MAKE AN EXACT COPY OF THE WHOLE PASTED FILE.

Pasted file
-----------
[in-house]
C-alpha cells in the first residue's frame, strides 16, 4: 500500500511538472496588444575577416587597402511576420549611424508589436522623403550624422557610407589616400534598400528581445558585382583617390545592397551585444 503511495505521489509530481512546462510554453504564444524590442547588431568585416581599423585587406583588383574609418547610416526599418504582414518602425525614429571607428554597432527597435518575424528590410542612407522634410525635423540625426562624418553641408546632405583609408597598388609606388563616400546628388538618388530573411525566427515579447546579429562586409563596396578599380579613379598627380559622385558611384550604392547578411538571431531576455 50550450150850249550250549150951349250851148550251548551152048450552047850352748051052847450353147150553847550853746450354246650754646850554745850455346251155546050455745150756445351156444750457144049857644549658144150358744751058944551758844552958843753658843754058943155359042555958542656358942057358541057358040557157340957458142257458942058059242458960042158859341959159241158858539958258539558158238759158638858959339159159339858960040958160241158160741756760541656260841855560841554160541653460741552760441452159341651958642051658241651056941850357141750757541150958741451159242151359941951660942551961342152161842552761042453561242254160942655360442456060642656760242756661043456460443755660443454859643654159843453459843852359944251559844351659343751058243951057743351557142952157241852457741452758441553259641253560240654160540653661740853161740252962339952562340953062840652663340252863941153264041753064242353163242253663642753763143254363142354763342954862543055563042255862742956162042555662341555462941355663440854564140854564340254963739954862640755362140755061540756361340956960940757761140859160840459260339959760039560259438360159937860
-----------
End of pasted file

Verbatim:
[in-house]
C-alpha cells in the first residue's frame, strides 16, 4: 500500500511538472496588444575577416587597402511576420549611424508589436522623403550624422557610407589616400534598400528581445558585382583617390545592397551585444 503511495505521489509530481512546462510554453504564444524590442547588431568585416581599423585587406583588383574609418547610416526599418504582414518602425525614429571607428554597432527597435518575424528590410542612407522634410525635423540625426562624418553641408546632405583609408597598388609606388563616400546628388538618388530573411525566427515579447546579429562586409563596396578599380579613379598627380559622385558611384550604392547578411538571431531576455 50550450150850249550250549150951349250851148550251548551152048450552047850352748051052847450353147150553847550853746450354246650754646850554745850455346251155546050455745150756445351156444750457144049857644549658144150358744751058944551758844552958843753658843754058943155359042555958542656358942057358541057358040557157340957458142257458942058059242458960042158859341959159241158858539958258539558158238759158638858959339159159339858960040958160241158160741756760541656260841855560841554160541653460741552760441452159341651958642051658241651056941850357141750757541150958741451159242151359941951660942551961342152161842552761042453561242254160942655360442456060642656760242756661043456460443755660443454859643654159843453459843852359944251559844351659343751058243951057743351557142952157241852457741452758441553259641253560240654160540653661740853161740252962339952562340953062840652663340252863941153264041753064242353163242253663642753763143254363142354763342954862543055563042255862742956162042555662341555462941355663440854564140854564340254963739954862640755362140755061540756361340956960940757761140859160840459260339959760039560259438360159937860